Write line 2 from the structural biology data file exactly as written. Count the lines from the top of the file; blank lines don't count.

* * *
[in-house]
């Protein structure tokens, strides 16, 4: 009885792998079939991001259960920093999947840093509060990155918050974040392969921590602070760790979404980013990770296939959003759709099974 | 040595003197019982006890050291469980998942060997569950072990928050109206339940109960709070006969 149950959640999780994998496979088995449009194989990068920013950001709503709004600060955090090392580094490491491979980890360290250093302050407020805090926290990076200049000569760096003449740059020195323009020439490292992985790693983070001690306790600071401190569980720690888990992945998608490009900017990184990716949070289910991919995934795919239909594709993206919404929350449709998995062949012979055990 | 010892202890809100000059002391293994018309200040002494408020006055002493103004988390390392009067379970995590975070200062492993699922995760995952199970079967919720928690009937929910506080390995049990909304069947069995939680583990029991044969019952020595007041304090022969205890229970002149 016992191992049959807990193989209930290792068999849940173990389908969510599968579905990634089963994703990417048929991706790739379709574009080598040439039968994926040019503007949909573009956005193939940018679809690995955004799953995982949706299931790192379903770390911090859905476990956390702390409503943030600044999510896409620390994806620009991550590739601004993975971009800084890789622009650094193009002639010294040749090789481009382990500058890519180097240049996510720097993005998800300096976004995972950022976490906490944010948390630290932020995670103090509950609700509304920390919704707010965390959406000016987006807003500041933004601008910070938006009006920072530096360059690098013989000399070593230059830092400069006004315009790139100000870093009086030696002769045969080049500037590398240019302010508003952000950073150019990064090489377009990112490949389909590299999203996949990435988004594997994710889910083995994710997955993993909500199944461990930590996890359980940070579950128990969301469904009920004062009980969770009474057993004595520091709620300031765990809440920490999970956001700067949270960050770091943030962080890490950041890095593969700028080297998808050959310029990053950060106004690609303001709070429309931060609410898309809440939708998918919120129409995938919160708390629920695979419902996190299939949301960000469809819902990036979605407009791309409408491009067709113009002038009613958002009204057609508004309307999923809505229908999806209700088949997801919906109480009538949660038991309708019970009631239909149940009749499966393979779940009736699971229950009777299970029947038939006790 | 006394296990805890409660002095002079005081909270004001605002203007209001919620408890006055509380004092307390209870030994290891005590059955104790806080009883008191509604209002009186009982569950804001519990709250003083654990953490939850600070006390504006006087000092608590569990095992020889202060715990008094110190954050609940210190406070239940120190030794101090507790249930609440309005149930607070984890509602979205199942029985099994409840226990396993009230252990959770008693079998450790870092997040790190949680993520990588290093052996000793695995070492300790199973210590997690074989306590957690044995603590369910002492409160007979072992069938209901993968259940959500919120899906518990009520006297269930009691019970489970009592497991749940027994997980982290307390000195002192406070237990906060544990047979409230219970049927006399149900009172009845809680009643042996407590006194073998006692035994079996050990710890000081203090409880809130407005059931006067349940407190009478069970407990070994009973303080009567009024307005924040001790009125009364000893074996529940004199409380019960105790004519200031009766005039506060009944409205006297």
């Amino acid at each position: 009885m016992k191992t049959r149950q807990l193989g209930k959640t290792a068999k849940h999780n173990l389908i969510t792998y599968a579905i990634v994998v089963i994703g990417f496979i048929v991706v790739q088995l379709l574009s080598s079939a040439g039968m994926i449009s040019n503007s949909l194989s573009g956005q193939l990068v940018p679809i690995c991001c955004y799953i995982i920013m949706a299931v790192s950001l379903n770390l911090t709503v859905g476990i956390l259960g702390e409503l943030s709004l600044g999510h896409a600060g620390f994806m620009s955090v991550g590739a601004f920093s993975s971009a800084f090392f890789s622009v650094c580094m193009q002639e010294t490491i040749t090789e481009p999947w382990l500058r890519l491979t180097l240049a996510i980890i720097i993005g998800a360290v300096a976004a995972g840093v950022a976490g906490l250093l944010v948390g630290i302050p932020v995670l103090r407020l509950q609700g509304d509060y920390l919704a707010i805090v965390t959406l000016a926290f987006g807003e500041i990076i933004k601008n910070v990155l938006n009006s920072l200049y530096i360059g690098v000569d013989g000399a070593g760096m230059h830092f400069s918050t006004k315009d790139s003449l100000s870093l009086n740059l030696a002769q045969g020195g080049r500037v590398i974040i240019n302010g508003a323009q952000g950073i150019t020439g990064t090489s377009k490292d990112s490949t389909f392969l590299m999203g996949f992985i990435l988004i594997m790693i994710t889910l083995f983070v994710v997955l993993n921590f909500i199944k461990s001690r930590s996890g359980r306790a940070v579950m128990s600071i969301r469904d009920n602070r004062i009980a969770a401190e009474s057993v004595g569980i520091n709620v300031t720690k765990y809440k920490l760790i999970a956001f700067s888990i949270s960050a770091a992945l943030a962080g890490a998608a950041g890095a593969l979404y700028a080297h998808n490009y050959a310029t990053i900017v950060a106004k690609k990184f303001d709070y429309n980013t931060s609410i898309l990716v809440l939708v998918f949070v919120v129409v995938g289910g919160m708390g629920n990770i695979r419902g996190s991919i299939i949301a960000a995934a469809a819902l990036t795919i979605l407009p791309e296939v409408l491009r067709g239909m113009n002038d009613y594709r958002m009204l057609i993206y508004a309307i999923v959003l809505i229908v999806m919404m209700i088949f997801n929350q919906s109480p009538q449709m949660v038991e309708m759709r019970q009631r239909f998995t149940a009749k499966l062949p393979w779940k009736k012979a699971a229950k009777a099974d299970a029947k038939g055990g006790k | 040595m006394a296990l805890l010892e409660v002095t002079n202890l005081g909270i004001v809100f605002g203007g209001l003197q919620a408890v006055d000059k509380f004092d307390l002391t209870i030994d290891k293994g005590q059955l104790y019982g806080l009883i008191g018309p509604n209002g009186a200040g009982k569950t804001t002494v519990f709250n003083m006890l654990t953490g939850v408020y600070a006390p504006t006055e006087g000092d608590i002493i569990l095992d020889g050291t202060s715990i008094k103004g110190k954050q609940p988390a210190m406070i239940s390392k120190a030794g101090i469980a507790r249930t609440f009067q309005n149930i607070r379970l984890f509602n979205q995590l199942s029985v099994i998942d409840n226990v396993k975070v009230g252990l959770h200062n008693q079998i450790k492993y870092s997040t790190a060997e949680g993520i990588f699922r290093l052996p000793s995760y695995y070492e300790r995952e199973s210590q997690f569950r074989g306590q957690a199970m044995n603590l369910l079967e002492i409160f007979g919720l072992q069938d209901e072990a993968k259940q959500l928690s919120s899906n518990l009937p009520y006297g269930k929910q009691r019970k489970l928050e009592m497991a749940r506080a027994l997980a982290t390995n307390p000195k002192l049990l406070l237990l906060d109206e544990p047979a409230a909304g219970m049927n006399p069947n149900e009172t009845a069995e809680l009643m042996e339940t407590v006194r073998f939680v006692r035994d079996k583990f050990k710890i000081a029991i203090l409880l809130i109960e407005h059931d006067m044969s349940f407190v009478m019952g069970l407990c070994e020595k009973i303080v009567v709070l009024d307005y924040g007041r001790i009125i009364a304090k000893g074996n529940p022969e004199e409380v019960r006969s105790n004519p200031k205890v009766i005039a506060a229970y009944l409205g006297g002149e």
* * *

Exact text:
């Protein structure tokens, strides 16, 4: 009885792998079939991001259960920093999947840093509060990155918050974040392969921590602070760790979404980013990770296939959003759709099974 | 040595003197019982006890050291469980998942060997569950072990928050109206339940109960709070006969 149950959640999780994998496979088995449009194989990068920013950001709503709004600060955090090392580094490491491979980890360290250093302050407020805090926290990076200049000569760096003449740059020195323009020439490292992985790693983070001690306790600071401190569980720690888990992945998608490009900017990184990716949070289910991919995934795919239909594709993206919404929350449709998995062949012979055990 | 010892202890809100000059002391293994018309200040002494408020006055002493103004988390390392009067379970995590975070200062492993699922995760995952199970079967919720928690009937929910506080390995049990909304069947069995939680583990029991044969019952020595007041304090022969205890229970002149 016992191992049959807990193989209930290792068999849940173990389908969510599968579905990634089963994703990417048929991706790739379709574009080598040439039968994926040019503007949909573009956005193939940018679809690995955004799953995982949706299931790192379903770390911090859905476990956390702390409503943030600044999510896409620390994806620009991550590739601004993975971009800084890789622009650094193009002639010294040749090789481009382990500058890519180097240049996510720097993005998800300096976004995972950022976490906490944010948390630290932020995670103090509950609700509304920390919704707010965390959406000016987006807003500041933004601008910070938006009006920072530096360059690098013989000399070593230059830092400069006004315009790139100000870093009086030696002769045969080049500037590398240019302010508003952000950073150019990064090489377009990112490949389909590299999203996949990435988004594997994710889910083995994710997955993993909500199944461990930590996890359980940070579950128990969301469904009920004062009980969770009474057993004595520091709620300031765990809440920490999970956001700067949270960050770091943030962080890490950041890095593969700028080297998808050959310029990053950060106004690609303001709070429309931060609410898309809440939708998918919120129409995938919160708390629920695979419902996190299939949301960000469809819902990036979605407009791309409408491009067709113009002038009613958002009204057609508004309307999923809505229908999806209700088949997801919906109480009538949660038991309708019970009631239909149940009749499966393979779940009736699971229950009777299970029947038939006790 | 006394296990805890409660002095002079005081909270004001605002203007209001919620408890006055509380004092307390209870030994290891005590059955104790806080009883008191509604209002009186009982569950804001519990709250003083654990953490939850600070006390504006006087000092608590569990095992020889202060715990008094110190954050609940210190406070239940120190030794101090507790249930609440309005149930607070984890509602979205199942029985099994409840226990396993009230252990959770008693079998450790870092997040790190949680993520990588290093052996000793695995070492300790199973210590997690074989306590957690044995603590369910002492409160007979072992069938209901993968259940959500919120899906518990009520006297269930009691019970489970009592497991749940027994997980982290307390000195002192406070237990906060544990047979409230219970049927006399149900009172009845809680009643042996407590006194073998006692035994079996050990710890000081203090409880809130407005059931006067349940407190009478069970407990070994009973303080009567009024307005924040001790009125009364000893074996529940004199409380019960105790004519200031009766005039506060009944409205006297």